Many questions are often asked of Wayne Rooney as he carries the weight and expectations of Manchester United fans and fellow teammates on his shoulders.
The Red Devils captain is undoubtedly a United legend, featuring in a team that has won five Premier League titles, but his performances so far this season have left the Old Trafford faithful confused and disappointed on many occasions.
Many claim the 30-year-old just needs to be rested, while other critics have been more damning in their analysis of the former Everton striker.
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After last Wednesday's goalless clash against PSV Eindhoven in the Champions League and Saturday's draw with Leicester City, it is difficult not to be critical of United's strikers. Another clean sheet and lack of goalscoring threat in the former is becoming all too familiar with fans.
With United currently boasting the best defensive record in the Premier League this season yet only having scored 20 goals in 14 outings, it's plain to see who United fans' frustration and criticism will be aimed at.
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Following the 0-0 draw, Rooney said: "We need to score more goals as a team, I feel we showed a lack of composure which put ourselves under pressure a lot of times.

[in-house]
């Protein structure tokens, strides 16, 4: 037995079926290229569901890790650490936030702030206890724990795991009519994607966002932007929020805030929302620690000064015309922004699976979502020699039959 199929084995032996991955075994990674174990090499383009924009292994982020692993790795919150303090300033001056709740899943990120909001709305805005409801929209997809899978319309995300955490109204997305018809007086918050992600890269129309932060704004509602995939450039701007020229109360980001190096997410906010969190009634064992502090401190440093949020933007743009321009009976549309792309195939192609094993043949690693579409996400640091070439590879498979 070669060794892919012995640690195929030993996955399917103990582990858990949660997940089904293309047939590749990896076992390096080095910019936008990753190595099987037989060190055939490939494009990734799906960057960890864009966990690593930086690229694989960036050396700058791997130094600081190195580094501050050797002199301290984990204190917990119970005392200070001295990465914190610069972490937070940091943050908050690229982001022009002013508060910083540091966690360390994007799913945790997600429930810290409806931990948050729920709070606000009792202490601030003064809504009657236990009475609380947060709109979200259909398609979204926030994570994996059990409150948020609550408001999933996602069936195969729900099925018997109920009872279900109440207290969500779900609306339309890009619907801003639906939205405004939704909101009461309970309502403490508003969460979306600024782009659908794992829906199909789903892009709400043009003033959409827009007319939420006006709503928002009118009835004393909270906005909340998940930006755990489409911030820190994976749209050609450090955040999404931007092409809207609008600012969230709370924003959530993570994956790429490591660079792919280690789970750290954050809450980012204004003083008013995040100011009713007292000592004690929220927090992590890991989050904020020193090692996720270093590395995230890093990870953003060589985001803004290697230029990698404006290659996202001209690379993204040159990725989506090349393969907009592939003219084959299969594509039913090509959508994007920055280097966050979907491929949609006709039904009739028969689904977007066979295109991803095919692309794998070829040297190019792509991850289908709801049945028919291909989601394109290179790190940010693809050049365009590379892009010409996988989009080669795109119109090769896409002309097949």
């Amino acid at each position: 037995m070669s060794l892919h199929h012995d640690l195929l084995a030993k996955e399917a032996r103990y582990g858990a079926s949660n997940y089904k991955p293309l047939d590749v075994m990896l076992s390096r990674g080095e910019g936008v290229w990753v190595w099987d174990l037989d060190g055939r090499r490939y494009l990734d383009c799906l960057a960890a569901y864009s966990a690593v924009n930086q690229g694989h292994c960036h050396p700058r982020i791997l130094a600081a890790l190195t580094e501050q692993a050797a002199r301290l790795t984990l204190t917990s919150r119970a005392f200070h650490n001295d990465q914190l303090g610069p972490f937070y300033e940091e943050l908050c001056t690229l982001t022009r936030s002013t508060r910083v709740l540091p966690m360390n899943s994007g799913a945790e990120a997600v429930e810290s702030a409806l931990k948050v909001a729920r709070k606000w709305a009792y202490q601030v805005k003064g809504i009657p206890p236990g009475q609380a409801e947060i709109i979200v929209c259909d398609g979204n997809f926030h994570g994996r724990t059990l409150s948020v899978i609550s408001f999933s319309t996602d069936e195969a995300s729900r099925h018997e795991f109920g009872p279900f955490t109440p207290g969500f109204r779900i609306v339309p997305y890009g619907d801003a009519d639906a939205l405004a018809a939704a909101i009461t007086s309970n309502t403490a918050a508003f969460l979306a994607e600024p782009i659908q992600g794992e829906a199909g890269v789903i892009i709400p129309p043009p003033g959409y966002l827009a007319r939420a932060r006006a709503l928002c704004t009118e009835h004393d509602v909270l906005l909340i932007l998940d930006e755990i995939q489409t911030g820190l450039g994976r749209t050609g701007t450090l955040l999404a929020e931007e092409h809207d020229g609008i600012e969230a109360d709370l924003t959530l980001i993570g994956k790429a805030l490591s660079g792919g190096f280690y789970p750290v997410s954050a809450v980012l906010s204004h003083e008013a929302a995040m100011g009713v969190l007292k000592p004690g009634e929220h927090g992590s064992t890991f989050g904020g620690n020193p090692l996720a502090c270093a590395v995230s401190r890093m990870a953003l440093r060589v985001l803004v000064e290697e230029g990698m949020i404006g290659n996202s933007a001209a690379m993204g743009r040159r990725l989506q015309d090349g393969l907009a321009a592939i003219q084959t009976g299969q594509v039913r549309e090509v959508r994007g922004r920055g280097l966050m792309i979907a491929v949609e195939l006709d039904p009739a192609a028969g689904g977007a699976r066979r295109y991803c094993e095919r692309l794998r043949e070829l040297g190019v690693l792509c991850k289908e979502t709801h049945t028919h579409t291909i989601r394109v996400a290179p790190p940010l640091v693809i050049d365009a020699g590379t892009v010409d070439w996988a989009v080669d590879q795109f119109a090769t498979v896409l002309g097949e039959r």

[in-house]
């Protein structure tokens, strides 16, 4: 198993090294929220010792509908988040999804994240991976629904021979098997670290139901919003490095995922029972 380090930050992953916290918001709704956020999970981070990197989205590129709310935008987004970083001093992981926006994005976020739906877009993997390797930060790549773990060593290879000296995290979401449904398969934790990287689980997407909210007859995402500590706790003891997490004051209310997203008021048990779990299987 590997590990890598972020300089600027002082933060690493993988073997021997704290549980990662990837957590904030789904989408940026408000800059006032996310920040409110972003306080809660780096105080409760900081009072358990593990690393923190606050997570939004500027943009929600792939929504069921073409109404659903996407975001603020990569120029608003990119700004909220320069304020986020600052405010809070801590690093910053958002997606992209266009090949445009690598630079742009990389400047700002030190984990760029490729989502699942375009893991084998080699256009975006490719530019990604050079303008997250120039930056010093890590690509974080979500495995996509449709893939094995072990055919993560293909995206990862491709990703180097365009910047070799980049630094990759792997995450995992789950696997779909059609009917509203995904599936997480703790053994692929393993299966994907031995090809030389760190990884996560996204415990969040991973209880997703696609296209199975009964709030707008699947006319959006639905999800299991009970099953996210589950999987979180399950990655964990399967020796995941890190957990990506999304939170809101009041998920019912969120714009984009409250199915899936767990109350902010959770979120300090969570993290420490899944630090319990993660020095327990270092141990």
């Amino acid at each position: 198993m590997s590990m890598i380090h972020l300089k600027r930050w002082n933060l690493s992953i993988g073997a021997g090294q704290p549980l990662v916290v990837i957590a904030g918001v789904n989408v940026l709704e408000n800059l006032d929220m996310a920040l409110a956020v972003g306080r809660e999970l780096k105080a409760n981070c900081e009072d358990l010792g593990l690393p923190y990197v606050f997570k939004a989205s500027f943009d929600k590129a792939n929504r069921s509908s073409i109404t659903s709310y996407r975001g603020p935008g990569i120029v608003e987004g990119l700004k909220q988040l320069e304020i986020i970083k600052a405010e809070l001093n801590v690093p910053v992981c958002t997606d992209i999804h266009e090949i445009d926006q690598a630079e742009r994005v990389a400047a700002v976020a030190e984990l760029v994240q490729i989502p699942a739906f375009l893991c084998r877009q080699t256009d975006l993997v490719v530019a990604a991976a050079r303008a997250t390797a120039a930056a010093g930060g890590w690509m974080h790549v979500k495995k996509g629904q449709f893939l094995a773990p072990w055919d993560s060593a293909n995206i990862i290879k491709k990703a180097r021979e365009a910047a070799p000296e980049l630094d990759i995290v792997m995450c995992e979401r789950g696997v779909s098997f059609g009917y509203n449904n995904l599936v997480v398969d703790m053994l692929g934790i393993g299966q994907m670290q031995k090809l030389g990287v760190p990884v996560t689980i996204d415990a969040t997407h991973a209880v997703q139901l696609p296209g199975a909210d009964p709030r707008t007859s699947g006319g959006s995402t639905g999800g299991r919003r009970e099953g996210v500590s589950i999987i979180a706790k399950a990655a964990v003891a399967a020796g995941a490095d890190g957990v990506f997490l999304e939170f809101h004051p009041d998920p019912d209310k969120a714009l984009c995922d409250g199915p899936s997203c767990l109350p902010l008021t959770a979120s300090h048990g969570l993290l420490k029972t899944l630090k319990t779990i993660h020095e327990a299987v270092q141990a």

"It’s a learning curve for us, but we can’t keep on saying it’s a learning curve. We have to start turning these games into victories."
Louis van Gaal appears adamant on starting Rooney even despite his lack of contribution, but there is a fast growing consensus that the Englishman isn't the man to lead United forwards.
Former footballer and columnist Stan Collymore said, as per the Mirror: "The question is getting louder, is Rooney any longer a footballer who will win you the Premier League? And, sadly, I don’t think he is."
Meanwhile, United great Roy Keane was similarly critical of Rooney's recent performances.
"He doesn't look sharp, he looks awful. Mentally he doesn't look really sharp; physically he doesn't look in great shape. He needs to have a look at himself."
The statistics aren't in favour of the Englishman either, epitomised by his performance against high-flying Leicester over the weekend:
Even England manager Roy Hodgson has admitted Rooney's place in the squad for the Euros isn't guaranteed, such is the captain's declining influence in games.
There is little doubting Rooney's ability, but the question remains: how much longer will Louis van Gaal persist with the striker before he takes the same ruthless approach as his predecessors and show him the exit? Not long, one can imagine, unless he can soon prove his worth.